Lec.no.3/Female genital tract 22/10/2019
OVARIESFollicle cyst and Luteal Cyst are common and usually harmless lesions originate in unruptured graafian follicles or in follicles that have ruptured and immediately sealed. Such cysts are often multiple and subserosal. Occasionally, they achieve diameters of 4 to 5 cm and may thus become palpable and produce pelvic pain. They may also rupture, producing intraperitoneal bleeding and acute abdominal symptoms.
Polycystic Ovarian syndrome (Stein-Leventhal syndrome)Oligomenorrhea, hirsutism, infertility, and sometimes obesity may appear in young women secondary to excessive production of androgens by multiple cystic follicles in the ovaries. The ovaries are usually twice the normal size, gray-white with a smooth outer surface,& studded with subcortical cysts 0.5 to 1.5 cm in diameter. Microscopically, there is a thickened, fibrotic tunica with underlying follicular cysts. Stigmata of previous ovulation are usually absent (corpora lutea or albicans). In most patients there are excessive production of androgens, high concentrations of luteinizing hormone, and low concentrations of follicle-stimulating hormone. These changes inhibit ovulation. It is proposed that the ovaries in this condition elaborate excess androgens and these, through the hypothalamus, inhibit the secretion of follicle-stimulating hormone by the pituitary. The basis of excess ovarian androgen secretion is not clear. The diagnosis of this syndrome can not be made on morphological grounds alone; both clinical & endocrine data are also required.
TUMORS OF THE OVARYOvarian cancer is the fifth leading cause of cancer death in women. Tumors of the ovary are diverse and this diversity is attributable to the three cell types that make up the normal ovary:
1. The surface (coelomic) covering epithelium
2. The germ cells
3. The sex cord/stromal cells.
Each of these cell types gives rise to a variety of tumors . Neoplasms of surface epithelial constitute the great majority of primary ovarian tumors (70%), and their malignant forms account for 90% of ovarian cancers. Germ-cell and sex cord/stromal cell tumors constitute 20% to 30% of ovarian tumors, but are collectively responsible for fewer than 10% of malignant tumors.
PathogenesisNulliparity and family history are the two most important risk factors of epithelial ovarian cancers. There is a higher incidence of carcinoma in unmarried women and married women with low parity. Up to10% of ovarian cancers are familial; the majority of these hereditary cancers seem to be caused by mutations in BRCA1 and BRCA2 genes, these are also associated with hereditary breast cancer. Indeed, with mutations in these genes there is increased risk for both ovarian and breast cancers. Mutations in BRCA genes are also present in 10% of sporadic (nonfamilial) ovarian cancers. Other molecular changes of ovarian neoplasms include HER2/NEU & K-RAS proteins over-expression and p53 mutation. The latter is present in about 50% of all ovarian cancers.
Surface Epithelial TumorsThese neoplasms are derived from the surface coelomic mesothelial covering of the ovary. With repeated ovulation and scarring the surface epithelium is pulled into the subjacent cortex, forming small epithelial cysts. These can undergo metaplasia with subsequent neoplastic transformation into the various histological types of the epithelial tumors. Benign lesions are usually cystic (cystadenoma) or can have an accompanying stromal component (cystadenofibroma). Malignant tumors may also be cystic (cystadenocarcinoma) or solid (carcinoma). The surface epithelial tumors also have an intermediate, borderline category referred to as tumors of low malignant potential. These seem to be low-grade cancers with limited invasive potential. Thus, they have a better prognosis than the fully malignant ovarian carcinomas. Surface epithelial tumors are divided into serous, mucinous, endometrioid & Brenner tumors.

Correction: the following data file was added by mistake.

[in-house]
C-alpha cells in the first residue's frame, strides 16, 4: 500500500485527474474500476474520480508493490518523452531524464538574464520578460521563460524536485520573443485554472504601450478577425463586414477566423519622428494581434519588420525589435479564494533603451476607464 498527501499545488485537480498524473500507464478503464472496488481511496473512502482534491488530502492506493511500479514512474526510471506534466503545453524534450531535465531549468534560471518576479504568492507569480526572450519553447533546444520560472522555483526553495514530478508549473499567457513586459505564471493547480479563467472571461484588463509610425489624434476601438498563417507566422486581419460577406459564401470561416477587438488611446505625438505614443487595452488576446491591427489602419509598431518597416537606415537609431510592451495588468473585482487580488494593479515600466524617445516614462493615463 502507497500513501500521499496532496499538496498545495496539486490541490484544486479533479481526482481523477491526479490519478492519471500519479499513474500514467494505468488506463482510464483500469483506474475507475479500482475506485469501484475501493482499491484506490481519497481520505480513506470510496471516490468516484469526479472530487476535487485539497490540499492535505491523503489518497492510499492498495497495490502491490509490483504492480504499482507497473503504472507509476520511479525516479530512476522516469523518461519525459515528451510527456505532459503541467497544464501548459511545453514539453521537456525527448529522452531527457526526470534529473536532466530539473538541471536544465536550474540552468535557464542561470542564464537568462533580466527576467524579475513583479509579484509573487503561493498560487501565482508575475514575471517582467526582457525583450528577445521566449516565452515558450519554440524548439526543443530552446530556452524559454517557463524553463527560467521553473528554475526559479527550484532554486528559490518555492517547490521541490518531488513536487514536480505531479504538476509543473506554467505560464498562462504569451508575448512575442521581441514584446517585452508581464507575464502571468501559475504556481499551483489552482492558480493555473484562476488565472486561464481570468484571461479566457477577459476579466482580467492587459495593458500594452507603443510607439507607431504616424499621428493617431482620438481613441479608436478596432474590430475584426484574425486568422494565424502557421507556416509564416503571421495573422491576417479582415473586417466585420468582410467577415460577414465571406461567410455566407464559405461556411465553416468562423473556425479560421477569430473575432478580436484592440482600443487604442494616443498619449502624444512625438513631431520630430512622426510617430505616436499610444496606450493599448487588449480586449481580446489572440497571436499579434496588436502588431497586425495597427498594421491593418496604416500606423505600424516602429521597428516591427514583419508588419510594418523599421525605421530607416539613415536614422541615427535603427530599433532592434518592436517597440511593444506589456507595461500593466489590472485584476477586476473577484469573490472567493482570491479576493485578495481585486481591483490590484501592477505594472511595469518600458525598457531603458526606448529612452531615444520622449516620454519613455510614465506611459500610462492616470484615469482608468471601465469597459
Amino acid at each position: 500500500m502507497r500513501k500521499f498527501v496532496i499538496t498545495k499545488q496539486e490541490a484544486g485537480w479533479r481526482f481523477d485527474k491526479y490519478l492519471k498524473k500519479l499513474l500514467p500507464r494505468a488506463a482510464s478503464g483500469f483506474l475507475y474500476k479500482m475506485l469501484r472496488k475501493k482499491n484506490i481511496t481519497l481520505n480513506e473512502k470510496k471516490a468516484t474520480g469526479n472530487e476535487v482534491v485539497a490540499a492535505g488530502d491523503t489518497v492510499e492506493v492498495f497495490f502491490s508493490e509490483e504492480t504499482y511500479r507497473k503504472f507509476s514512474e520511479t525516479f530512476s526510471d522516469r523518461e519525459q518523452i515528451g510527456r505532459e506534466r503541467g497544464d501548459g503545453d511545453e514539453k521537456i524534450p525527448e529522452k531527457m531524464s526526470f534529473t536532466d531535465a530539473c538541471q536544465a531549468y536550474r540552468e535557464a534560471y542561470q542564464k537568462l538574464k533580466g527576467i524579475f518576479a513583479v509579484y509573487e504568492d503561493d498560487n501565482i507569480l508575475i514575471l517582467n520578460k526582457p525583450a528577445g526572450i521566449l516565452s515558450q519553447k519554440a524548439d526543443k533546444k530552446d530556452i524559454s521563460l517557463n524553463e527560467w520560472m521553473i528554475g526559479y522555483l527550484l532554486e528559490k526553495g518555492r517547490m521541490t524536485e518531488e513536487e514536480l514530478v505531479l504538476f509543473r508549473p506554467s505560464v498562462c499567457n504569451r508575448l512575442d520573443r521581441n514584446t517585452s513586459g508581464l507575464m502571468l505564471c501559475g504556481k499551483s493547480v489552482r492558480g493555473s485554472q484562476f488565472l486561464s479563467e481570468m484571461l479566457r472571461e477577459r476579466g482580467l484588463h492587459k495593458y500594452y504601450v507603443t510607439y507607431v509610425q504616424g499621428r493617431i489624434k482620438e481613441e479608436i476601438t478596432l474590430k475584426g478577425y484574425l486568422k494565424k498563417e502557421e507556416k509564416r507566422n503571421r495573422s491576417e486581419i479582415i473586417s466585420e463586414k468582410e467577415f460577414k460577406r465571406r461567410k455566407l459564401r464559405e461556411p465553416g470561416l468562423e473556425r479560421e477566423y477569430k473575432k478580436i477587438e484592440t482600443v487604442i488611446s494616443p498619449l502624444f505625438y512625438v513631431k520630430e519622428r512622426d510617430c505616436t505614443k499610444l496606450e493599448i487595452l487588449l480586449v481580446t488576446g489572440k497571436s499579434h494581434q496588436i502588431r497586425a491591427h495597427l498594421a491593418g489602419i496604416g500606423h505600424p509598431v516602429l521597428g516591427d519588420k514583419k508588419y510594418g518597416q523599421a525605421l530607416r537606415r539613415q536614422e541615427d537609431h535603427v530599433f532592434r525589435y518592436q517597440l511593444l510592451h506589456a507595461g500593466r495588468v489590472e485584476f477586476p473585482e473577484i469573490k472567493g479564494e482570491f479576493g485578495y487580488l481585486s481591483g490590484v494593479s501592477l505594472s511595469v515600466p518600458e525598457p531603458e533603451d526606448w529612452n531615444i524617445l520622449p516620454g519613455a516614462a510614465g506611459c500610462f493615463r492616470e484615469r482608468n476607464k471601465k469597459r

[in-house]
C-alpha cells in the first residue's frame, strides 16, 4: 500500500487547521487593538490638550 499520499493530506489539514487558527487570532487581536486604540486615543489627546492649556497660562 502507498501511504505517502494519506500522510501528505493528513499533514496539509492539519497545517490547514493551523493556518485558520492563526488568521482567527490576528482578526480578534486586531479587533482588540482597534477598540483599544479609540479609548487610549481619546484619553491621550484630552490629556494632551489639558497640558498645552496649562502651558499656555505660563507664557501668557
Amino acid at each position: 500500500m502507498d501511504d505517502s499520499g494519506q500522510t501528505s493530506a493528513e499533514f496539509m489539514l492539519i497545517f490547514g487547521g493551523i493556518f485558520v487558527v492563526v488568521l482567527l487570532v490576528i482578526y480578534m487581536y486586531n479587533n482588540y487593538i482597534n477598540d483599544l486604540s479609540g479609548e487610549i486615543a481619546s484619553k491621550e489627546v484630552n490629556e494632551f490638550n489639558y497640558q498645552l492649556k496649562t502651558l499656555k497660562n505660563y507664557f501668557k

A. Serous Tumors are the most frequent of the ovarian tumors. Benign lesions are usually encountered around 35 years of age, and malignant ones around 55.
Gross featuresMost serous tumors are large, spherical, and cystic.
About 25% of the benign forms are bilateral. These benign tumors display a smooth and glistening serosal covering.
They are generally unilocular, but larger examples may be multilocular.
The cystic spaces are usually filled with a clear serous fluid.
Projecting into the cystic cavities are papillary projections that become more marked in malignant tumors.
In contrast to the benign examples, the surface of cystadenocarcinoma shows nodular or warty irregularities that represent cancerous penetration of the serosa.
Microscopic featuresThe benign tumors show a single layer of tall columnar epithelium that lines the cyst (s)
Psammoma bodies (rounded laminated calcified structures) are common.
In carcinoma, the lining cells display malignant features with invasion of the stroma. Papillary formations are complex and multilayered.
Borderline tumors show milder cytologic atypia and typically, no stromal invasion. These tumors may seed the peritoneum by tumors implants that are typically also noninvasive.
In general, malignant serous tumors spread to regional lymph nodes, including para-aortic lymph nodes, but distant lymphatic and hematogenous metastases are infrequent.
The prognosis for the clearly invasive serous cystadenocarcinoma is poor and depends heavily on the stage of the disease at the time of diagnosis. But it is much better for the borderline tumors even with the presence of peritoneal implants.
B. Mucinous Tumors differ from serous tumors essentially in the epihich is of mucin-secreting cells similar to those of the endocervical or intestinal mucosa. These tumors occur in women in the same age range as those with serous tumors, but the majority are benign (80%), only 10% are malignant (cystadenocarcinomas), and 10% are of low malignant potential.